This convention review was prepared for SF2 Concatenation, a British seasonal review of science fact and science fiction.
Windycon 47, the 47th Chicago-region convention held 12th-14th November 2021, Westin Lombard Yorktown Center, Chicago.
In some ways, Windycon 47 unfolded normally, with panels, music, theater, gaming, an anime track, art show, dealer’s room, and even the season’s first snowfall, right on time. It happened in the usual place, the Westin Lombard Yorktown Center. But the 47th annual Windycon should have taken place in 2020. Instead, due to Covid-19, a pared-down Zoom event 13-15 November 2020, called Breezycon, offered a taste of the “family” feeling of the convention’s long history.
This year, everyone had to present proof of vaccination or a negative test at registration and wear masks except in designated areas, such as when eating. Panels and activities were trimmed back to allow more space in meeting rooms for social distancing. Many events were hybrid, both in-person and online, and no paper souvenir program book was handed out; instead, it was available as a PDF download. Usually 1,100 people attend, but this year only 748 were registered, some attending on-line. The con suite offered limited, pre-packaged food.
That was good enough. Convention chair Evan Reeves led the opening ceremony into wild applause with the words, “Windycon is back, baby!” Guests spoke of its “sacred tradition” and how “the energy is palpable” because old and new friends were finally getting back together. The scope of events were reflected in the long list of guests of honor: Carlos Hernandez, author; Ray VanTilburg, artist; Elizabeth Koprucki, science/maker; Kenneth Hite, gaming; C.S.E. Cooney, poetry; Alex “Galactic Elephant” De Michael, cosplay; Seanan McGuire, music; and Ada Palmer, toastmaster, who attended virtually for health reasons.
The theme, “Urban Fantastic,” was explored with panels on the history of urban fantasy, a look at global urban fantasy, developments in modern urban fantasy, and tangential references in many other events.
As usual, the convention had a charity, Shih Tzu Rescue, Adoption, & Education Safehouse, a local volunteer organization assisting small dogs. Its members brought a pair of charming furry ambassadors to meet convention-goers.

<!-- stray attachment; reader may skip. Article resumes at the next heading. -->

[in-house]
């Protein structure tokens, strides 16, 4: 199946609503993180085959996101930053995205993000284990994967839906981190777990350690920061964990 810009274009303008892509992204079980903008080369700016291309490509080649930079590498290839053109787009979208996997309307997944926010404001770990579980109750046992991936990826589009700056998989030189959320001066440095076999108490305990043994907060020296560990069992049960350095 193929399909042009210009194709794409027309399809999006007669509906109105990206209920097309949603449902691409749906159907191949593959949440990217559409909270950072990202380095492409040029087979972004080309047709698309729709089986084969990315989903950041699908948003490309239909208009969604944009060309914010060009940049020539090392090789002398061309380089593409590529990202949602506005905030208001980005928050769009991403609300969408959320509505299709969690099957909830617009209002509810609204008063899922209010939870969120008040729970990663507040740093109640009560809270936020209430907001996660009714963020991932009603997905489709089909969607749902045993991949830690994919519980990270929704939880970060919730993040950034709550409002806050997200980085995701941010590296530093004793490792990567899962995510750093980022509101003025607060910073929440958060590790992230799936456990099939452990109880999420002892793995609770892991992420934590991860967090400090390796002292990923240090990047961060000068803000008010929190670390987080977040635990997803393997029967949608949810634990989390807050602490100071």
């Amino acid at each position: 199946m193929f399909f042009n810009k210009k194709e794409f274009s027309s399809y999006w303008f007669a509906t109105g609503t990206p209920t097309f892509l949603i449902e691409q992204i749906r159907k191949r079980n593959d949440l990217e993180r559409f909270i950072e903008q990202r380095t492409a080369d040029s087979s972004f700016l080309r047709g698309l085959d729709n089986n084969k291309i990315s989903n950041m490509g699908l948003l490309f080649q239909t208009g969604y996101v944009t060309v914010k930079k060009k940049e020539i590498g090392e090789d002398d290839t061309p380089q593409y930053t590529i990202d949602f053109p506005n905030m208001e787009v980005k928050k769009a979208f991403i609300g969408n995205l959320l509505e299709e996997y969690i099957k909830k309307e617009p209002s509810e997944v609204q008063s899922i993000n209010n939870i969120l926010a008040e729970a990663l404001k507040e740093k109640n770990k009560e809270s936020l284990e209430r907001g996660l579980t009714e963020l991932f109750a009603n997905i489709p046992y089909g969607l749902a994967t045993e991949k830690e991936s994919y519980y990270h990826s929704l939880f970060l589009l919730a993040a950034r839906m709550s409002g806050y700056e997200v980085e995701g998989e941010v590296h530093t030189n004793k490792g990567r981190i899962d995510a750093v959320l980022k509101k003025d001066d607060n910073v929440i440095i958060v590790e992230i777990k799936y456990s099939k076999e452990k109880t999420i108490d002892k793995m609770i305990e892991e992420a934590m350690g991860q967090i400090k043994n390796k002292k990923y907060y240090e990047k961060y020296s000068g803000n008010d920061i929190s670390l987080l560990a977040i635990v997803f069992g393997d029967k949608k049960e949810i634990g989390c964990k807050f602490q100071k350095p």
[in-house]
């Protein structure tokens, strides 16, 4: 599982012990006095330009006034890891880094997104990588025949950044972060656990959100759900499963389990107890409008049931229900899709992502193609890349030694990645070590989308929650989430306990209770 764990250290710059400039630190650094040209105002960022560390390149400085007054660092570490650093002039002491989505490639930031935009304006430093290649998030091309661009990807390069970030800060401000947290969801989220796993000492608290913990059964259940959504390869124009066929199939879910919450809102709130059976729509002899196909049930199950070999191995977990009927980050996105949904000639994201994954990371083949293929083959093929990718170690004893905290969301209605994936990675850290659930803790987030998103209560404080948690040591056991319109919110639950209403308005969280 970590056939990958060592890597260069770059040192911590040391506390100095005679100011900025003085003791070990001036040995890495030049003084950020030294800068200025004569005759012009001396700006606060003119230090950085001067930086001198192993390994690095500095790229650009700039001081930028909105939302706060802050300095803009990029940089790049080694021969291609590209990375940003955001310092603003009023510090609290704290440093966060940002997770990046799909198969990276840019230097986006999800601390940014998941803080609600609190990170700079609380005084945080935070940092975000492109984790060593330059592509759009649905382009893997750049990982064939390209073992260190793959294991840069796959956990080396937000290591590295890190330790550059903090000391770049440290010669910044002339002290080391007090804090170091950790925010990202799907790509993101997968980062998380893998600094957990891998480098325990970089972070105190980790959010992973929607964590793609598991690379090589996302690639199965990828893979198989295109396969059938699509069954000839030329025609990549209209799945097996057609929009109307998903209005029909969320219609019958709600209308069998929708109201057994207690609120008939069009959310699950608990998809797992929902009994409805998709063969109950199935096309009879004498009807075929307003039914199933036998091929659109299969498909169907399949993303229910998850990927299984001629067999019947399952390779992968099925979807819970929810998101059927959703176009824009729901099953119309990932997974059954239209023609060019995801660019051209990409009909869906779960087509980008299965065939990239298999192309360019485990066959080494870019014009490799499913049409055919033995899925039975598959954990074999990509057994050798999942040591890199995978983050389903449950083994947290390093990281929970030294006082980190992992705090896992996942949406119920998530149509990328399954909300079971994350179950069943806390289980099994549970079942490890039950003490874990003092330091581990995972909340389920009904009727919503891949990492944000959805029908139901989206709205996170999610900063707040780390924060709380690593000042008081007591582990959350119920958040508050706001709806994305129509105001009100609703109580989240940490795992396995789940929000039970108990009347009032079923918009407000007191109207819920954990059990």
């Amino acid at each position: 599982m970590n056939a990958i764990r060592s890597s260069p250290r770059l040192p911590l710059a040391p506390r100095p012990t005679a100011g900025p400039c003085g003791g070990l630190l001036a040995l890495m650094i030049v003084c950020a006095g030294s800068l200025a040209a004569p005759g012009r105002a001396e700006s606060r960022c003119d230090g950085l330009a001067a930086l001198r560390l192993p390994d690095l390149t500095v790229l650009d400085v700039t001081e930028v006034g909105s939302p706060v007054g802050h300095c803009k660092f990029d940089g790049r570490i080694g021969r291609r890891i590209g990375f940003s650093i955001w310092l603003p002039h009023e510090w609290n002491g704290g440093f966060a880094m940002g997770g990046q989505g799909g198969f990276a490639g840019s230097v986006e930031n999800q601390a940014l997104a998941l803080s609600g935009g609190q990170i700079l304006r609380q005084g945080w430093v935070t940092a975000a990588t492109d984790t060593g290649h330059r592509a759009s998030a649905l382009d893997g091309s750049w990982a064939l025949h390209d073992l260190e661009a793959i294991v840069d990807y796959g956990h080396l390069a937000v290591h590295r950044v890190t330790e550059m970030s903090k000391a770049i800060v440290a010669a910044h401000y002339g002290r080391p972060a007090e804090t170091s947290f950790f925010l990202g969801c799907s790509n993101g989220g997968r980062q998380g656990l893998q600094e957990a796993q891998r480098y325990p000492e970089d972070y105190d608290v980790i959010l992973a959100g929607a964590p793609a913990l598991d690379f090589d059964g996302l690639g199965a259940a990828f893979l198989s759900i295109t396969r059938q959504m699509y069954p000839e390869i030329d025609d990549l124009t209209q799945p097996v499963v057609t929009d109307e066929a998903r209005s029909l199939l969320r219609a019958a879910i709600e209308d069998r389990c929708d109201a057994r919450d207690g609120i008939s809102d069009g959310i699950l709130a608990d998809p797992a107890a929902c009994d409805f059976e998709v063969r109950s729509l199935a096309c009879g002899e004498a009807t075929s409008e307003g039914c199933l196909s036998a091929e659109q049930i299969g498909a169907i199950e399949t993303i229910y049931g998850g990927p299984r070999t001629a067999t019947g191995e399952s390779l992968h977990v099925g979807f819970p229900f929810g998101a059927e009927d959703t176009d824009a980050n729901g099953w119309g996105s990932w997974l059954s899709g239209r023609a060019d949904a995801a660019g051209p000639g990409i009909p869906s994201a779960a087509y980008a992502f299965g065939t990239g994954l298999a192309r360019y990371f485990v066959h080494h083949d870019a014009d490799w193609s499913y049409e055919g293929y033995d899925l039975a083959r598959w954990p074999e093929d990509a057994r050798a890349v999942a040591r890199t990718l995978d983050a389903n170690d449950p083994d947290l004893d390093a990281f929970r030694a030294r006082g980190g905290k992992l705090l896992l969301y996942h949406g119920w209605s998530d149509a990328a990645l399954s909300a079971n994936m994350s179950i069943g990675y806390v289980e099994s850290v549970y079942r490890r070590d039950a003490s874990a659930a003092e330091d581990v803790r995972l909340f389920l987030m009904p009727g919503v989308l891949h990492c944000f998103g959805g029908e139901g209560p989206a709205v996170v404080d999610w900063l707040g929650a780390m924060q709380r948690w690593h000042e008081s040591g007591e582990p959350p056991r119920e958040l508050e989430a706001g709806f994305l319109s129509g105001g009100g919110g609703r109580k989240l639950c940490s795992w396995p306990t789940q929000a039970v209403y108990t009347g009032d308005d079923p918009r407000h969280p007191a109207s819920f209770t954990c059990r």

Guests of honor were kept busy. Seanan McGuire offered some social media advice at a panel about becoming a professional writer: “The single best thing a writer can get is a cute pet.” At a panel on teaching science fiction and fantasy, Carlos Hernandez bemoaned a long-time rejection of fantasy literature in academics: “There is no greater fantasy than third-person omniscient” since it confers fantastic, god-like powers on the narrator. Ada Palmer, a historian whose next series of novels will deal with Vikings, explained that there are only five sources of information about pre-Christian Viking religious beliefs and “they’re all terrible sources.” Special guest writer Eric Flint said he goes to conventions “to interact with people I didn’t invent.”
Throughout the convention, one meeting room was devoted to music and concerts, and Seanan McGuire managed to belt out songs while fully masked, proving it can be done. Another room featured readings by authors. A quiet hotel suite hosted memorials for fans and writers who had died: Phyllis Eisensten, Sue Edmunds, Jim Rittenhouse, Lois Ray, and Mike Resnik. A crafts workshop taught con-goers to make LED art and jewelry. The DuPage Amateur Radio Club ran a 100-watt Windycon Special Event Station, W9W.
Panels addressed topics as varied as Storytelling and Game Design, Logistics of Space Opera, Climate Change is Optional, and the Infernal Salon Poetry Workshop. One panel focused on Chicon 8, the 80th World Science Fiction Convention, which will be held in Chicago 1-5 September 2022. Helen Montgomery, the chair of Chicon 8, said it will be “five days of awesome. We’ll have all the things.” Instead of Retro-Hugos, it will have a 1946 project to give members an idea of what publishing and fandom was like in the year after the end of WWII.
The evening entertainment included a staged reading of the play by Rory Leahy, “Thorak the Inadequate,” based on the works of Robert E. Howard and HP Lovecraft; and a “Keeping It Burly” SFF-themed burlesque show, as well as short film and anime presentations.
This may sound busy, but compared to pre-Covid Windycons, it was not. One fan almost considered the event a relaxacon. Convention volunteers were busy, though, and spent a lot of time solving technical problems for hybrid events. Recorded panels were uploaded to the YouTube Windycon channel.
Most different of all, there were no real parties. Usually two floors of the hotel feature organized parties that compete for awards, but this year, the convention committee announced that due to the ongoing pandemic, Windycon would not be sponsoring any party activities. Bar Fleet held its dance on-line. Still, a couple of groups hosted “chilled-out evening socializing,” and the convention’s Logistics staff found a way to provide three kinds of craft beer on tap for free in the con suite.
In the end, Windycon felt successful. At the closing ceremonies, Evan Reeves declared, “We did it!” Attendance was phenomenal, he said, all things considered, and the energy impressed newcomers. Windycon 48 will be held 11-13 November 2022 at the same site with the theme “Shattering the Glass Ceiling.”